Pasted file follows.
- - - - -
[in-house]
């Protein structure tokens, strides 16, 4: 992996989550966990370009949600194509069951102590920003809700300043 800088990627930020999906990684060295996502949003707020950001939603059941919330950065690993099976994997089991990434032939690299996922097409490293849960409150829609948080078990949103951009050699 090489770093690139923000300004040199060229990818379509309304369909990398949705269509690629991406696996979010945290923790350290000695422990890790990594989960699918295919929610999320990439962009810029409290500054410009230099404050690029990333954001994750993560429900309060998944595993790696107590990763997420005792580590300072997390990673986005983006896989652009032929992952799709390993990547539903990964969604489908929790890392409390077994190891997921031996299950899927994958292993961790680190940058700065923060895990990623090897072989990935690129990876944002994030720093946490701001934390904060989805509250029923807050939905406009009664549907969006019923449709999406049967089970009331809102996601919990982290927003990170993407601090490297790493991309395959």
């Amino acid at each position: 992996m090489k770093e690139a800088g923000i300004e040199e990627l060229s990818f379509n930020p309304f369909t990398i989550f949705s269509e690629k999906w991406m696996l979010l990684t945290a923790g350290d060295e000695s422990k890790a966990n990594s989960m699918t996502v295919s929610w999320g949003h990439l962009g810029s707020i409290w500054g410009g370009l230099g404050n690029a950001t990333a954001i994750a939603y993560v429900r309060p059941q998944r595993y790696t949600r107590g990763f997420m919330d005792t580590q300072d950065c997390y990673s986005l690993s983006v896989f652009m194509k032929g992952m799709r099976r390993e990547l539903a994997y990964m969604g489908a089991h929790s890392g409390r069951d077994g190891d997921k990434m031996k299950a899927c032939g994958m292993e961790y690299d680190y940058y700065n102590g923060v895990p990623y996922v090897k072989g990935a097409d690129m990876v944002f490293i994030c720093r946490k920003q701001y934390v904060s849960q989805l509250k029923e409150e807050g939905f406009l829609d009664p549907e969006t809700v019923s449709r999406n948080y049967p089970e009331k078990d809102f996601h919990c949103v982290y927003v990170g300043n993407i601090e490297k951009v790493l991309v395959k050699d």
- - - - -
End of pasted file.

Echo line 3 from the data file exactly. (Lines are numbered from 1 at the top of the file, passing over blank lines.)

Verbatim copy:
């Amino acid at each position: 992996m090489k770093e690139a800088g923000i300004e040199e990627l060229s990818f379509n930020p309304f369909t990398i989550f949705s269509e690629k999906w991406m696996l979010l990684t945290a923790g350290d060295e000695s422990k890790a966990n990594s989960m699918t996502v295919s929610w999320g949003h990439l962009g810029s707020i409290w500054g410009g370009l230099g404050n690029a950001t990333a954001i994750a939603y993560v429900r309060p059941q998944r595993y790696t949600r107590g990763f997420m919330d005792t580590q300072d950065c997390y990673s986005l690993s983006v896989f652009m194509k032929g992952m799709r099976r390993e990547l539903a994997y990964m969604g489908a089991h929790s890392g409390r069951d077994g190891d997921k990434m031996k299950a899927c032939g994958m292993e961790y690299d680190y940058y700065n102590g923060v895990p990623y996922v090897k072989g990935a097409d690129m990876v944002f490293i994030c720093r946490k920003q701001y934390v904060s849960q989805l509250k029923e409150e807050g939905f406009l829609d009664p549907e969006t809700v019923s449709r999406n948080y049967p089970e009331k078990d809102f996601h919990c949103v982290y927003v990170g300043n993407i601090e490297k951009v790493l991309v395959k050699d």